The 1957 Chrysler New Yorker carried the first Detroit-built V-8 engine to achieve 1 horsepower per cubic inch.
1955, 1956, 1957, 1958, 1959 Chryslers
The Chrysler 300 was part of the all-new Exner-styled '55 line that cost $100 million to develop, hence the "Hundred Million Dollar Look" advertising hype. But it was worth the expense, boosting model-year volume to over 150,000 units and bringing appearance up to par with performance at last. Evolved from an early-'50s series of Exner-designed, Ghia-built Chrysler "idea cars," the '55s were clean and aggressive-looking on a slightly longer 126-inch wheelbase. Windsor DeLuxe was treated to a new 301-cid Hemi with 188 bhp. New Yorker retained a 331 rated at 250 bhp.
The '56s looked even better -- rare for a period facelift -- and offered even more power. Windsors moved up to the 331 with 225 bhp standard and 250 optional. New Yorker offered 280 bhp via a bored-out 354 Hemi. That year's 300B used the same engine tweaked to 340 bhp; with a hot multicarb option it delivered 355 bhp -- making this the first Detroit V-8 to break the magic "1 hp per cu. in." barrier. Chevy would manage the trick for '57, but only with fuel injection.
Exner's work was never better than on the '57 Chryslers: longer, much lower, wider, and sleeker, with modest grilles and graceful fins. They still look good today. That year's 300C was breathtaking: big and powerful yet safe and controllable -- and offered as a convertible for the first time. A unique trapezoidal grille set it apart from other models.
Supplementing Newport hardtops for 1955-56 were the Windsor Nassau and New Yorker St. Regis, conservatively two-toned and boasting slightly ritzier interiors than standard Newports. Neither returned for '57, but the previous year's Newport hardtop sedans, a hasty answer to GM, would carry on well into the '70s. The '57 Town & Country wagons, Windsor and New Yorker, seated six, but could hold nine from 1958 on via a novel, optional rear-facing third seat.
Saratoga returned as Chrysler's midrange '57 series and promptly sold more than 37,000 copies. It again offered a performance premium in its 295-bhp, 354-cid Hemi. Windsors boasted 285 horses. New Yorkers moved up to an enlarged 392 with 325 bhp; in the 300C this engine delivered an incredible 375 or 390 bhp. Nobody ran the period "horsepower race" better than Chrysler.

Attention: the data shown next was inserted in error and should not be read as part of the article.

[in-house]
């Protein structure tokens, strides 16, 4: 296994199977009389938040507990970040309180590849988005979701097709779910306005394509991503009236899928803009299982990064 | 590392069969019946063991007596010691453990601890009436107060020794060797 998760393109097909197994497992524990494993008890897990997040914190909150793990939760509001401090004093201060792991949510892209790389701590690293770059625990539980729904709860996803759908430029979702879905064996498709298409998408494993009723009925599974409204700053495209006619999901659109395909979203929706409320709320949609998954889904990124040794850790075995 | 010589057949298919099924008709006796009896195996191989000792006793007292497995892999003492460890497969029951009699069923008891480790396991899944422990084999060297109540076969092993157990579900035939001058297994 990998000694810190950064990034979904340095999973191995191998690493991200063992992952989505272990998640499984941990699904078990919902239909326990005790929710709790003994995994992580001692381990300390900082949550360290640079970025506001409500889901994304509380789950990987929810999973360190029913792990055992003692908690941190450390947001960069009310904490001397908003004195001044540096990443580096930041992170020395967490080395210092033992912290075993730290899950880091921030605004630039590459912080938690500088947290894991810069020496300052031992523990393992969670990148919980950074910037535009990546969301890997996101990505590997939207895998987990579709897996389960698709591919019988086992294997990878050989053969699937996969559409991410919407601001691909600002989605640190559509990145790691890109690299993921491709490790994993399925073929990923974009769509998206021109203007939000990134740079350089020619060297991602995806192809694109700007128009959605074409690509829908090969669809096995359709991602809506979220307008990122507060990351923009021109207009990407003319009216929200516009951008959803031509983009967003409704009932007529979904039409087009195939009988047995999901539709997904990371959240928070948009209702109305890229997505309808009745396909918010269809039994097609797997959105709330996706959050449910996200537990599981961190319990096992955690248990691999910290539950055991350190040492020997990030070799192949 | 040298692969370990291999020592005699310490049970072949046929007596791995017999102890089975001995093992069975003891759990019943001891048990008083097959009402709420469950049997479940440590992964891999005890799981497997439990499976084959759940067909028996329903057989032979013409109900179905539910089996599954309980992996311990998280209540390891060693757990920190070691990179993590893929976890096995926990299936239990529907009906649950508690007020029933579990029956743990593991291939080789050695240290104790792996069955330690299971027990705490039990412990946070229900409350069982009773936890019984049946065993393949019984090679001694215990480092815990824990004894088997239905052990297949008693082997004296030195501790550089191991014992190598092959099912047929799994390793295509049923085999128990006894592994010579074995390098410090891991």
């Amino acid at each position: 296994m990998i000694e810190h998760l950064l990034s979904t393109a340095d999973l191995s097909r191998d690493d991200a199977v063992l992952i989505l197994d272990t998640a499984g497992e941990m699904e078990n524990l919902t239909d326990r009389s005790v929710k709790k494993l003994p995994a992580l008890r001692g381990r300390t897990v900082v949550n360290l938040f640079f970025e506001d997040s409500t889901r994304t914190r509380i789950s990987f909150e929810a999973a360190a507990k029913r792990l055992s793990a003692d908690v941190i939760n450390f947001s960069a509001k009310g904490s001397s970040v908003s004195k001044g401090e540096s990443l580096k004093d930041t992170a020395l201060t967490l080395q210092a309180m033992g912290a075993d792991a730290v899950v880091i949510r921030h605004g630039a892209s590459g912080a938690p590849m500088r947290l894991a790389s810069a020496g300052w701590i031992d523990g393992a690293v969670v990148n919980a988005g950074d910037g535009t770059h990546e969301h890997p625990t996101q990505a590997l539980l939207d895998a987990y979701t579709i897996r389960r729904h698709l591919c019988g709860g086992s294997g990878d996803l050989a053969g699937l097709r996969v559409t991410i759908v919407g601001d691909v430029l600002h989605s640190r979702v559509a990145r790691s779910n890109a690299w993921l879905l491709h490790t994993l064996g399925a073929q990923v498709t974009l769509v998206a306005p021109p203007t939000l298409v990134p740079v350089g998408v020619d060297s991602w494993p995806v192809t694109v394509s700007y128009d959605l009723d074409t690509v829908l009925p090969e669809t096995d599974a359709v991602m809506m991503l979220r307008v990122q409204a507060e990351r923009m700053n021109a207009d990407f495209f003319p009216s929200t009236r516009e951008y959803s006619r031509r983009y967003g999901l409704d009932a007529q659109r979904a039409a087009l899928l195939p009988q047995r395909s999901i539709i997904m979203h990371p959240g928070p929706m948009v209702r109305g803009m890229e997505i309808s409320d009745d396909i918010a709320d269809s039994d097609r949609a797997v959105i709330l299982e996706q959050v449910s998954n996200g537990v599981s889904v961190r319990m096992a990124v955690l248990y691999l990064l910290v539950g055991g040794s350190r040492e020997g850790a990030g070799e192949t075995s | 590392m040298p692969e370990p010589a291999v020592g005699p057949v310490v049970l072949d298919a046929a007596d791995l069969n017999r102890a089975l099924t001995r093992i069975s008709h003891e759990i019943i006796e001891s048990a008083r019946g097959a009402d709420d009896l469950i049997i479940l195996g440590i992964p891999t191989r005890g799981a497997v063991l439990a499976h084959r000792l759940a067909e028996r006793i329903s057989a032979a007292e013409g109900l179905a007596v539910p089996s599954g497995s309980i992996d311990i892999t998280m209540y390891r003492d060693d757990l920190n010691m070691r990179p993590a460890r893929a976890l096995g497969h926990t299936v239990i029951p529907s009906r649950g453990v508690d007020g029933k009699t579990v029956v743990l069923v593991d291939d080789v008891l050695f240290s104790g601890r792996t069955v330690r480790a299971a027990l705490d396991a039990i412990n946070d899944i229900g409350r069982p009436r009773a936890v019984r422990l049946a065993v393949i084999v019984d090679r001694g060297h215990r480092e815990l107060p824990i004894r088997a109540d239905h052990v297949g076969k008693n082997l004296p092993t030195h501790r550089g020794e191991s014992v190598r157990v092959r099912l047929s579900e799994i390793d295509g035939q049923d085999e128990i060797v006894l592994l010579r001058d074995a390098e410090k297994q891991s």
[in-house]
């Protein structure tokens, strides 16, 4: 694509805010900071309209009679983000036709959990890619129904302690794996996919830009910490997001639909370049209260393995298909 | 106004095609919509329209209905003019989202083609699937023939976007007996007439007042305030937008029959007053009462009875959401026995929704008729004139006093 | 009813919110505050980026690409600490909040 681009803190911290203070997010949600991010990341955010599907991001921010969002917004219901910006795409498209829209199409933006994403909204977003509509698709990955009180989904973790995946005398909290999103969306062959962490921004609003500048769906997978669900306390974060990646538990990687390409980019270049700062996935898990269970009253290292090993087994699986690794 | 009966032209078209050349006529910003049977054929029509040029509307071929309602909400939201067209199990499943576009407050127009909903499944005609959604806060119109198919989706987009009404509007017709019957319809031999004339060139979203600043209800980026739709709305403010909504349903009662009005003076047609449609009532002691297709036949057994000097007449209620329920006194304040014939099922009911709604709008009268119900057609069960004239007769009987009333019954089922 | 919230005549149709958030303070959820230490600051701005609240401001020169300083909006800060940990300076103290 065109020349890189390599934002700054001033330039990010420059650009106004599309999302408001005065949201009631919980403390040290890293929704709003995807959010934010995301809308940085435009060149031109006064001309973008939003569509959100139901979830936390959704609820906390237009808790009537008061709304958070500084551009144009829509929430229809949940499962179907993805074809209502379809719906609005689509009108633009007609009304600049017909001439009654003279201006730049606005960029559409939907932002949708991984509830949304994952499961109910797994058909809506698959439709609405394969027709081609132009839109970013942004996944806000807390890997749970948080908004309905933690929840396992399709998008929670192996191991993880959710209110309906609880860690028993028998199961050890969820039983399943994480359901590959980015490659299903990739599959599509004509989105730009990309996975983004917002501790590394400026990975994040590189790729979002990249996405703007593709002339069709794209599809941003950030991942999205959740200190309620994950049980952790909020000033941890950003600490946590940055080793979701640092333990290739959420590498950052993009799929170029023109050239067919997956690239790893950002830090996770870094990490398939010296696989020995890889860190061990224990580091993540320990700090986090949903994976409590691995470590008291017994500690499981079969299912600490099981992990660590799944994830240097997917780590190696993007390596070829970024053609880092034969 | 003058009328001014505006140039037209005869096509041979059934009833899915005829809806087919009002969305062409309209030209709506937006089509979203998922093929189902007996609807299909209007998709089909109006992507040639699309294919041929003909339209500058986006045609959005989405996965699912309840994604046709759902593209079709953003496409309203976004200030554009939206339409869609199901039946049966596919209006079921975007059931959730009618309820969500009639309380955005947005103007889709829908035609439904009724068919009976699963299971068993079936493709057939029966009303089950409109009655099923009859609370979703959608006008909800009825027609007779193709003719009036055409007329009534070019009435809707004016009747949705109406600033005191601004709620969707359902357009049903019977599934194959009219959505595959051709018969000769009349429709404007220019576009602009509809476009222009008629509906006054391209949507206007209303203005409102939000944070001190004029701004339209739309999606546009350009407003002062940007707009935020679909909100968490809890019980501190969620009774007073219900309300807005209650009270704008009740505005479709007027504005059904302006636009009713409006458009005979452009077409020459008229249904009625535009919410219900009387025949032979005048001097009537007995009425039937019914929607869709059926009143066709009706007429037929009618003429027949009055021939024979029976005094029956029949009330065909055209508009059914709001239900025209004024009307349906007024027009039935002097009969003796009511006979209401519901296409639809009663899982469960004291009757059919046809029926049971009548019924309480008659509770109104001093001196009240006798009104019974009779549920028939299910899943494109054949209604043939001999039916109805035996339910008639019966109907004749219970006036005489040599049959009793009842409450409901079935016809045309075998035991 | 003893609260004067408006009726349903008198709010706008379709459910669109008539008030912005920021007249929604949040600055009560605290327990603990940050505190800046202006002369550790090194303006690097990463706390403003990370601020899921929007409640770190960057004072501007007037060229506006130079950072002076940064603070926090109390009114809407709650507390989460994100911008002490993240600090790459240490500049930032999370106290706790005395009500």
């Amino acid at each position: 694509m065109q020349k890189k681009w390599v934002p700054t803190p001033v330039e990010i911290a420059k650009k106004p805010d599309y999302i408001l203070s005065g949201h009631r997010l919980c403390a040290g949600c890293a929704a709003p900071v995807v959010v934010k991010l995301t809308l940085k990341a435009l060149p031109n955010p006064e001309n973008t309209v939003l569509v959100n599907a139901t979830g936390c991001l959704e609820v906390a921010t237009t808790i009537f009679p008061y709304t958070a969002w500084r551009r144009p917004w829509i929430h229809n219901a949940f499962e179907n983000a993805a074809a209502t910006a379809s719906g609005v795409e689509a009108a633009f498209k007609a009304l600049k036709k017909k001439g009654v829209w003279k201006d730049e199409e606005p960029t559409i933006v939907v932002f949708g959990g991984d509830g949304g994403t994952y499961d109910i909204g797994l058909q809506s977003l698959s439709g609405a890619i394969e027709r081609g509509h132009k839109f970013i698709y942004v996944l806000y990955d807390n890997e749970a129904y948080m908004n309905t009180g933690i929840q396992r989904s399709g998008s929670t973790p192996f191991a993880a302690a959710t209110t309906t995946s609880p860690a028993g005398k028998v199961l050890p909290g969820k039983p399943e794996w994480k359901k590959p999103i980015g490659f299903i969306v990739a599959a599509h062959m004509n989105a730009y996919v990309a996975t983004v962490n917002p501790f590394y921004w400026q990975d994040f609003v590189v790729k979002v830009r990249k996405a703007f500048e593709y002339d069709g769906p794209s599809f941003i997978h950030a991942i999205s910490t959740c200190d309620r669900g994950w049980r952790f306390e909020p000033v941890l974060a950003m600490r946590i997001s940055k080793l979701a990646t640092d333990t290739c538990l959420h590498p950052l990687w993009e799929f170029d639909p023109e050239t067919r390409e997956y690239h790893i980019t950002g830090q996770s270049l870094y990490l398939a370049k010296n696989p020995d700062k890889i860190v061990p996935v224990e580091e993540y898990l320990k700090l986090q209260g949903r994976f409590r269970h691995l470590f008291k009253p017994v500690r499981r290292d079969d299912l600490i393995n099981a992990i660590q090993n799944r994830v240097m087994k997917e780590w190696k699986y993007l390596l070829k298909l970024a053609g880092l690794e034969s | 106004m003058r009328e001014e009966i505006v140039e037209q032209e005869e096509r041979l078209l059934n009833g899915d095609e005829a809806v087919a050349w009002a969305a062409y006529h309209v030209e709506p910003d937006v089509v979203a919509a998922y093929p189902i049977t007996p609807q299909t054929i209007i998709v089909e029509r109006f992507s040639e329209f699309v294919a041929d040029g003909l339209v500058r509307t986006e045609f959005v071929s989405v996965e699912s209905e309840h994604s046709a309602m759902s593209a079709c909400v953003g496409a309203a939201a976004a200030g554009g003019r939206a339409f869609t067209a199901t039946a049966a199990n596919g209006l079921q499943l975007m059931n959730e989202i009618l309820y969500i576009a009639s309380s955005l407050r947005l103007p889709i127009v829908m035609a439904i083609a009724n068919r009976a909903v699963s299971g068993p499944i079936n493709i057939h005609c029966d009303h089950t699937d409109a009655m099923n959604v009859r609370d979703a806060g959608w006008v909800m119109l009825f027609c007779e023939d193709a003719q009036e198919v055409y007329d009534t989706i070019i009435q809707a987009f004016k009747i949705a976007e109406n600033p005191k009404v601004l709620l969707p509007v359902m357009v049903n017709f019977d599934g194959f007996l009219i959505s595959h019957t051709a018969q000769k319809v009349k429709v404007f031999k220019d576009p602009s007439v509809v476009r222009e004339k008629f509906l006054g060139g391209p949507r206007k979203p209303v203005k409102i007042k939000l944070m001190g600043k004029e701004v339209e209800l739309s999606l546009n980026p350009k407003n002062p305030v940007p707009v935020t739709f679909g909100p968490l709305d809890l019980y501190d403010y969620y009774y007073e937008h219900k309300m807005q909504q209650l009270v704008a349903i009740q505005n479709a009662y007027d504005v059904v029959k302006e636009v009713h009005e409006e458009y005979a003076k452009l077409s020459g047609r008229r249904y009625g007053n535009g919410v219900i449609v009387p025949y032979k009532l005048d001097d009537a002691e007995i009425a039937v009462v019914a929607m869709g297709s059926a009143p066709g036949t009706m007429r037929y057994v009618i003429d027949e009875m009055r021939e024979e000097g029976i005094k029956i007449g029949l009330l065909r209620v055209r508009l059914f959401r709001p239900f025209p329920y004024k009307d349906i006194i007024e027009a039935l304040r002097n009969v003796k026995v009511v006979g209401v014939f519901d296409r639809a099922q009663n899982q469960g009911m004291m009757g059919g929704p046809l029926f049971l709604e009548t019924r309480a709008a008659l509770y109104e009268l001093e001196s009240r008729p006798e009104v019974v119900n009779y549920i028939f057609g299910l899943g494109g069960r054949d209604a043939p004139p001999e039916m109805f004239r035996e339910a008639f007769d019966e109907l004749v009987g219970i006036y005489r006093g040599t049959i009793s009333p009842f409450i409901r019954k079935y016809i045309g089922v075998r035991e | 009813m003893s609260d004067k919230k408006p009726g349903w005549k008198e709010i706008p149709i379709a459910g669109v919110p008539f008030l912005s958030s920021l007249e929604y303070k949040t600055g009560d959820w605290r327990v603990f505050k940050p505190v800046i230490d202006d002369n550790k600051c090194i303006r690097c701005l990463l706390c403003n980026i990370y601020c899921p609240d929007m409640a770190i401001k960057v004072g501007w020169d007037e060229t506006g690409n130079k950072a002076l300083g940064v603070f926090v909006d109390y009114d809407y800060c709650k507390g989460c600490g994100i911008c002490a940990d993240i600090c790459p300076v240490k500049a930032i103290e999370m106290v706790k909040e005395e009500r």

The division had merely caught up in the "transmission race" with fully automatic two-speed PowerFlite, which bowed in late 1953 to replace semiautomatic "Fluid Drive." But Chrysler pulled ahead in mid-'56 by adding three-speed TorqueFlite, one of the finest automatics ever built. Also that year, both transmissions switched to the now-famous -- or infamous -- pushbutton controls, mounted in a handy pod to the left of the steering wheel. PowerFlite-equipped '55s used a slender wand to the right of the helm. Though this looked stiletto-lethal, it crumpled harmlessly on impact.
Chrysler's '57 styling was superb, but offering a second all-new design in three years led to hasty, sub-standard workmanship and a tendency to early body rust -- one reason relatively few of these cars survive today. A series of plant strikes didn't help. Even so, Chrysler moved close to 125,000 cars for the model year, down from the 128,000 of '56 but still good for 10th in industry production.
No discussion of Chrysler in the '50s is complete without mentioning "Torsion-Aire Ride," a corporate staple from 1957 until the early '80s. Packard had its excellent four-wheel "Torsion Level" system for 1955-56, so the idea wasn't really new. But Torsion-Aire was in far more driveways, and proved once and for all that American cars could be made to handle. Instead of sending road shock into the chassis or body like coil or leaf springs, torsion bars absorbed most of it by twisting against their mounts. Chrysler used them only at the front, likely more for engine-compartment space than improved geometry, but it complemented them with a conventional rear end specially calibrated to maximize the bars' effectiveness.
A deep national recession and continuing subpar quality made 1958 a terrible year for Chrysler Division. Volume plunged to less than 64,000, and the make dropped to 11th, still trailing Cadillac (as it had since '56). A mild facelift was generally not for the better except on the 300D, which was all but identical to the '57 C-model. Windsor gained a convertible, but was demoted to the 122-inch Dodge/DeSoto platform. Horsepower kept climbing. Windsors were up to 290 and Saratogas to 310, courtesy of 354-cid Hemis; New Yorkers packed 345 bhp and the 300D a rousing 380/390, all from 392s.
A more substantial restyle marked the "lion-hearted" '59s. Though arguably less graceful in appearance, they scored close to 70,000 sales in a mild Detroit recovery. The switch to wedge-head V-8s introduced a 383 with 305 bhp for Windsor and 325 for Saratoga; a bigger-bore 413 gave 350 in New Yorker and 380 bhp in the 300E. Though not as efficient as the Hemi, the wedge was much simpler and cheaper to build.